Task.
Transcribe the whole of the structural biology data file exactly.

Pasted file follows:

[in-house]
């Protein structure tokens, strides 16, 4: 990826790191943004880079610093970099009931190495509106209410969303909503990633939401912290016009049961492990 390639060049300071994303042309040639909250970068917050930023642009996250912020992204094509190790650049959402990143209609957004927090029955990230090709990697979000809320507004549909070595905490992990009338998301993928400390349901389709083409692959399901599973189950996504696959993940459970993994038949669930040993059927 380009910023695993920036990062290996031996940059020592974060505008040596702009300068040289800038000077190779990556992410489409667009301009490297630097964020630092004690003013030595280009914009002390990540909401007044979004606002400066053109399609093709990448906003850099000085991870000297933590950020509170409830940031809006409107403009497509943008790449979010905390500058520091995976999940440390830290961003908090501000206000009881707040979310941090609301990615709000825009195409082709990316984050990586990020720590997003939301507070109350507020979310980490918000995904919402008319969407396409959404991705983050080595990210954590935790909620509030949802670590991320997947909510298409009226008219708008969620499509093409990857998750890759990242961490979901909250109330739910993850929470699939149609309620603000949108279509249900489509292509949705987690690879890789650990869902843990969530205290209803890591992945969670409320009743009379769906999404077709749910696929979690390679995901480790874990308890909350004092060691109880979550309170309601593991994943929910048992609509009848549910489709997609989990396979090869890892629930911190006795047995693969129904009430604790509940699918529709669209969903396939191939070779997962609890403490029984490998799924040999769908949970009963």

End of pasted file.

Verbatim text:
[in-house]
């Protein structure tokens, strides 16, 4: 990826790191943004880079610093970099009931190495509106209410969303909503990633939401912290016009049961492990 390639060049300071994303042309040639909250970068917050930023642009996250912020992204094509190790650049959402990143209609957004927090029955990230090709990697979000809320507004549909070595905490992990009338998301993928400390349901389709083409692959399901599973189950996504696959993940459970993994038949669930040993059927 380009910023695993920036990062290996031996940059020592974060505008040596702009300068040289800038000077190779990556992410489409667009301009490297630097964020630092004690003013030595280009914009002390990540909401007044979004606002400066053109399609093709990448906003850099000085991870000297933590950020509170409830940031809006409107403009497509943008790449979010905390500058520091995976999940440390830290961003908090501000206000009881707040979310941090609301990615709000825009195409082709990316984050990586990020720590997003939301507070109350507020979310980490918000995904919402008319969407396409959404991705983050080595990210954590935790909620509030949802670590991320997947909510298409009226008219708008969620499509093409990857998750890759990242961490979901909250109330739910993850929470699939149609309620603000949108279509249900489509292509949705987690690879890789650990869902843990969530205290209803890591992945969670409320009743009379769906999404077709749910696929979690390679995901480790874990308890909350004092060691109880979550309170309601593991994943929910048992609509009848549910489709997609989990396979090869890892629930911190006795047995693969129904009430604790509940699918529709669209969903396939191939070779997962609890403490029984490998799924040999769908949970009963």